How vaccination rates will affect international study destinations in 2021

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In the past, the attractiveness of study abroad destinations were largely determined by their approaches to post-study work rights and immigration policies. For example, Canada owes its popularity to its welcoming immigration policies, while UK saw their growth curtailed by anti-immigration policies and then saw renewed interest when the post-study work rights were recently restored.


Though immigration policies of governments will continue to be a major factor in determining the popularity of study destinations, another unprecedented factor is likely to play a significant role in affecting countries gain or lose market share of international students in 2021 – i.e. the vaccination rates in destination countries.


This is because higher the vaccination rate in a population, the less able COVID can circulate, and this paves the way for economies to emerge from lockdowns and for schools and universities to re-open to in-person learning. In a global IDP Connect Survey conducted in October 2020, more than half (56%) of international students said they were likely to switch destinations on the basis of which destination offered in-person learning.


So far, Canada has vaccinated just 2.6% of its population as of February 2021, compared to 15% in the UK and 10% in the US (Israel is the world leader with close to 6 in 10 Israelis already vaccinated). Infection rates have been higher in the US and UK than in Canada throughout the pandemic, but they are coming down. PM Boris Johnson’s government is sounding increasingly confident that schools will reopen by the target date of 8 March 2021. In the US, Dr. Anthony Fauci believes that herd immunity could be well underway by this summer if more than 50% of the population is vaccinated.


Currently, the US average of daily vaccinations is more than 1.3 million vaccinations a day. President Biden’s target is to have 100 million Americans vaccinated in his first 100 days in office. Beyond this, the president’s immigration approach is making the US more attractive again for international students.


As for Australia, schools and universities have been hard-hit by their government’s restrictive border policies. But there is hope on the horizon because Australia’s vaccination strategy looks solid – though it is not yet underway. From March, Australia hopes to vaccinate at least 4% of the population every week, and the government has also announced that international students will be eligible for the vaccine at NO COST. Education Minister Alan Tudge has suggested that once the vaccine is rolled out, a recovery for the international education sector would likely take hold quickly.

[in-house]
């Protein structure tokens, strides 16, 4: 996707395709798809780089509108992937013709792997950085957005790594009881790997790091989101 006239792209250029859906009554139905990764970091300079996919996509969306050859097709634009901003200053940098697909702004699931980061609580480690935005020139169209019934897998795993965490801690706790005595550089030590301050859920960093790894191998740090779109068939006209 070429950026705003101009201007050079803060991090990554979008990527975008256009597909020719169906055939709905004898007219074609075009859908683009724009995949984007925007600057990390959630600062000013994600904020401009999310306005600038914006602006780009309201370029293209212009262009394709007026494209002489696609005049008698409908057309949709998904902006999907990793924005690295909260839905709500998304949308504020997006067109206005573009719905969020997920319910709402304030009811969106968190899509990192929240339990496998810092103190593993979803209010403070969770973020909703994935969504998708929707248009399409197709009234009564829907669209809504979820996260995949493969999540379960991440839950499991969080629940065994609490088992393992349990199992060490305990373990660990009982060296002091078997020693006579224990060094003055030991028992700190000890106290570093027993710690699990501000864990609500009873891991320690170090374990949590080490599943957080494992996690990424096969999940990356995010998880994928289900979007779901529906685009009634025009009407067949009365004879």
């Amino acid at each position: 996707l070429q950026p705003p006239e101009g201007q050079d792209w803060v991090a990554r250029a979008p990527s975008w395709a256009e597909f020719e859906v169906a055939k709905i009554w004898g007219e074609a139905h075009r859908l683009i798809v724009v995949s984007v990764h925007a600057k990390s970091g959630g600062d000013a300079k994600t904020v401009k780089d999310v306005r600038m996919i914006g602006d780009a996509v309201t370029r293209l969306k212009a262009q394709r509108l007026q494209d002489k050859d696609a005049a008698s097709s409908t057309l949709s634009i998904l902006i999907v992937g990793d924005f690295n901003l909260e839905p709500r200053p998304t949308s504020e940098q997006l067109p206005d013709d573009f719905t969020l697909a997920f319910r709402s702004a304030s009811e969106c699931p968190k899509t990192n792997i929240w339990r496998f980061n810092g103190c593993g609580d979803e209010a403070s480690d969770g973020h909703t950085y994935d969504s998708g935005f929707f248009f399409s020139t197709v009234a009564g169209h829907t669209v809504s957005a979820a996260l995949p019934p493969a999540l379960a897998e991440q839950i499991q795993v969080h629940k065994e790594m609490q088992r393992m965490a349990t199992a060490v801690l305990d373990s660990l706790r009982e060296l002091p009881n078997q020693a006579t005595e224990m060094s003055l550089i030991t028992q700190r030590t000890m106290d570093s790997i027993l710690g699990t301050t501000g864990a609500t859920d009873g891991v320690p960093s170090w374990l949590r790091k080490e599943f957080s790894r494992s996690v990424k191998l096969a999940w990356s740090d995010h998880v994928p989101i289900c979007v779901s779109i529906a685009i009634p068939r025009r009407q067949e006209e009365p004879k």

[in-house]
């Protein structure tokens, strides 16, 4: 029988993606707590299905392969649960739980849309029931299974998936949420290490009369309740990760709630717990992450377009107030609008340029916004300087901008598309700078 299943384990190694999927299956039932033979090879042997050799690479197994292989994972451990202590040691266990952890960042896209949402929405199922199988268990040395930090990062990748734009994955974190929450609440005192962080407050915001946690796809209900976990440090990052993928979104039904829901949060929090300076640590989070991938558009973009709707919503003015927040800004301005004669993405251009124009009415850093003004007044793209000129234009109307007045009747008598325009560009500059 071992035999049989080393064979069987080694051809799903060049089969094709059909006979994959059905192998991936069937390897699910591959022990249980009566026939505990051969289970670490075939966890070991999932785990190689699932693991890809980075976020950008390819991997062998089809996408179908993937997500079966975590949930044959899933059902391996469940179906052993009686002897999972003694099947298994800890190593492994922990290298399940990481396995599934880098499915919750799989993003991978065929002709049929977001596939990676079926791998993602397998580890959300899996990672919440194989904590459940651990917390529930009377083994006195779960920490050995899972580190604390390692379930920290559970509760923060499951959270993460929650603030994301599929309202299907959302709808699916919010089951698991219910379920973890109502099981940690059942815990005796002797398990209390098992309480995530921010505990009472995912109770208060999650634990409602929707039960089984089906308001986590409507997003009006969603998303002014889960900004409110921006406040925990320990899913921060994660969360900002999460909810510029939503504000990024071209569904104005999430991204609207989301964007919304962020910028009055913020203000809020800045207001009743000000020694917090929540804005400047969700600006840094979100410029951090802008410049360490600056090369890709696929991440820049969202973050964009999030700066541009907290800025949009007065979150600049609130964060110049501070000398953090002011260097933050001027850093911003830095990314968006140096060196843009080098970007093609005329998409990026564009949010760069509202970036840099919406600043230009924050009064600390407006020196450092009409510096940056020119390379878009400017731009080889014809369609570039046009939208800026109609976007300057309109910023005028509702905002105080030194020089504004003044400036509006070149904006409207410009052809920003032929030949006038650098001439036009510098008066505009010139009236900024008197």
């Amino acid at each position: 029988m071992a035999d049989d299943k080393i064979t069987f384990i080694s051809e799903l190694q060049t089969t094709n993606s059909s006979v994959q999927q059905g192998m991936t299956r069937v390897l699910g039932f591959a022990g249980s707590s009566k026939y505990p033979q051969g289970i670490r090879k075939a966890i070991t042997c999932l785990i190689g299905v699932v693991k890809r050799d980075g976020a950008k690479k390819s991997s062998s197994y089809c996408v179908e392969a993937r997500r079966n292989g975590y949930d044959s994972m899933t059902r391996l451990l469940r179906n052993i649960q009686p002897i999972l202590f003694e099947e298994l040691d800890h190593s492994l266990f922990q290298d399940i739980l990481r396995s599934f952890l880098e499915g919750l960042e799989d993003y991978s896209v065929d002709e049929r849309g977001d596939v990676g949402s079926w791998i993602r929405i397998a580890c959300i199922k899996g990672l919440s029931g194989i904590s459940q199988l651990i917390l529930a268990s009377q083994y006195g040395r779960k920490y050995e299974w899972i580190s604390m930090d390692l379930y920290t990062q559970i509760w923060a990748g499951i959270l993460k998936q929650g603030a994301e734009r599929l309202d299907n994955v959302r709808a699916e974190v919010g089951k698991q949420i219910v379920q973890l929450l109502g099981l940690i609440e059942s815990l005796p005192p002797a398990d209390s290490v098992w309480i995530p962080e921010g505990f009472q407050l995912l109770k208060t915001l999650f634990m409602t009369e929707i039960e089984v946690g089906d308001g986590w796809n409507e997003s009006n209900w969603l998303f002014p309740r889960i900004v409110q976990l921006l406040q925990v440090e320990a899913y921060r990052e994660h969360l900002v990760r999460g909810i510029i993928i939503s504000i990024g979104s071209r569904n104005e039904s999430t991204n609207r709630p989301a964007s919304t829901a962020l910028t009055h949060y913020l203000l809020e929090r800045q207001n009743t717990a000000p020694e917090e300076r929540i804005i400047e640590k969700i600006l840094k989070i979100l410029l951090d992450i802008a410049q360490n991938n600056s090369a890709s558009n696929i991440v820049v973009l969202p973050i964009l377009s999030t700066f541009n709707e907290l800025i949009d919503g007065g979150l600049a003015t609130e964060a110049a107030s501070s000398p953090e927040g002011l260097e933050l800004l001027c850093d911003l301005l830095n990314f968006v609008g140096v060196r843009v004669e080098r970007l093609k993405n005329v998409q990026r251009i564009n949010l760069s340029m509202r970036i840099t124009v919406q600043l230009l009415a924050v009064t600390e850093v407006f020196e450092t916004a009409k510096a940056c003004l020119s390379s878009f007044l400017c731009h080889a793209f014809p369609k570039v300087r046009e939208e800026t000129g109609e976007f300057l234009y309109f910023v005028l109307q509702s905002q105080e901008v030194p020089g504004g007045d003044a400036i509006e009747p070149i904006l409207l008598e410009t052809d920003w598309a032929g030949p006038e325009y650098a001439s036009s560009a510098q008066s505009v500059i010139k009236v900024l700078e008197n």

New Zealand, on the other hand, has decided to follow a different approach, under which it may take a full year before the entire population of 5 million gets access to vaccines. The government has said that the slower rollout is an altruistic recognition that the need for vaccines is far greater in other countries given New Zealand’s incredibly low infection rates. But opposition to the plan is mounting as more infectious and possibly more deadly variants are emerging in quarantine facilities and vaccine deliveries are not scheduled to reach New Zealand until late March.


China’s population is massive, and the drive to vaccinate all 1.4 billion citizens is a daunting challenge. For herd immunity to be achieved, 60 – 72% of a country’s residents must be vaccinated. Another complication is that China’s own approved vaccine, Sinopharm, has been shown to be only 79% effective in preventing COVID. By the end of January, only about 1.6% of China’s population had received their first shot of the vaccine.


In the EU, vaccination programs have been subject to increasing skepticism. One in three French think that the vaccines are unsafe, the highest figure in any country. 40% of people in Poland and Hungary say they would reject a COVID vaccine if offered. In Italy, the Five Star Movement won power in part due to their avid fear-mongering about vaccines.


The current vaccination plans of governments indicate to us that normalcy could be restored in early 2022, with in-person learning again becoming the norm. We, at Migratesmart, are committed to updating you on all that will transpire in the coming days.



Source : ICEF

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